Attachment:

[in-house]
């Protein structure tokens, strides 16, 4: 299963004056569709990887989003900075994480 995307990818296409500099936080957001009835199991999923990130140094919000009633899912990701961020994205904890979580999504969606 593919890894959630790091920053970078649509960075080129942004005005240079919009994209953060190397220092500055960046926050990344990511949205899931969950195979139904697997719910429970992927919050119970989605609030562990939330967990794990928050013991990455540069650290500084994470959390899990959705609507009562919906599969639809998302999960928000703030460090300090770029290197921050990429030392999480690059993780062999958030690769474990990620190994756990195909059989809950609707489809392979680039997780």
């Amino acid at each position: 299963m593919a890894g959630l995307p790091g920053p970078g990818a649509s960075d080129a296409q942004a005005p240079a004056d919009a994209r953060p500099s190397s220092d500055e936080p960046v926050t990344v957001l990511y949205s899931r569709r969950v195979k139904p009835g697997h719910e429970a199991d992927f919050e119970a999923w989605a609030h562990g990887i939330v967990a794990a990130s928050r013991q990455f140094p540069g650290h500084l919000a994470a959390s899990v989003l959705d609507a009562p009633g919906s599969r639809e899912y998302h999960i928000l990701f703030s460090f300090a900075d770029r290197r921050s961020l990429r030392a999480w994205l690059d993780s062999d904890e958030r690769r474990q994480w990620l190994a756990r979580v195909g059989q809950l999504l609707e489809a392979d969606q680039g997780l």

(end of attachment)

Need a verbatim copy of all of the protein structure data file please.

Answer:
[in-house]
């Protein structure tokens, strides 16, 4: 299963004056569709990887989003900075994480 995307990818296409500099936080957001009835199991999923990130140094919000009633899912990701961020994205904890979580999504969606 593919890894959630790091920053970078649509960075080129942004005005240079919009994209953060190397220092500055960046926050990344990511949205899931969950195979139904697997719910429970992927919050119970989605609030562990939330967990794990928050013991990455540069650290500084994470959390899990959705609507009562919906599969639809998302999960928000703030460090300090770029290197921050990429030392999480690059993780062999958030690769474990990620190994756990195909059989809950609707489809392979680039997780």
């Amino acid at each position: 299963m593919a890894g959630l995307p790091g920053p970078g990818a649509s960075d080129a296409q942004a005005p240079a004056d919009a994209r953060p500099s190397s220092d500055e936080p960046v926050t990344v957001l990511y949205s899931r569709r969950v195979k139904p009835g697997h719910e429970a199991d992927f919050e119970a999923w989605a609030h562990g990887i939330v967990a794990a990130s928050r013991q990455f140094p540069g650290h500084l919000a994470a959390s899990v989003l959705d609507a009562p009633g919906s599969r639809e899912y998302h999960i928000l990701f703030s460090f300090a900075d770029r290197r921050s961020l990429r030392a999480w994205l690059d993780s062999d904890e958030r690769r474990q994480w990620l190994a756990r979580v195909g059989q809950l999504l609707e489809a392979d969606q680039g997780l």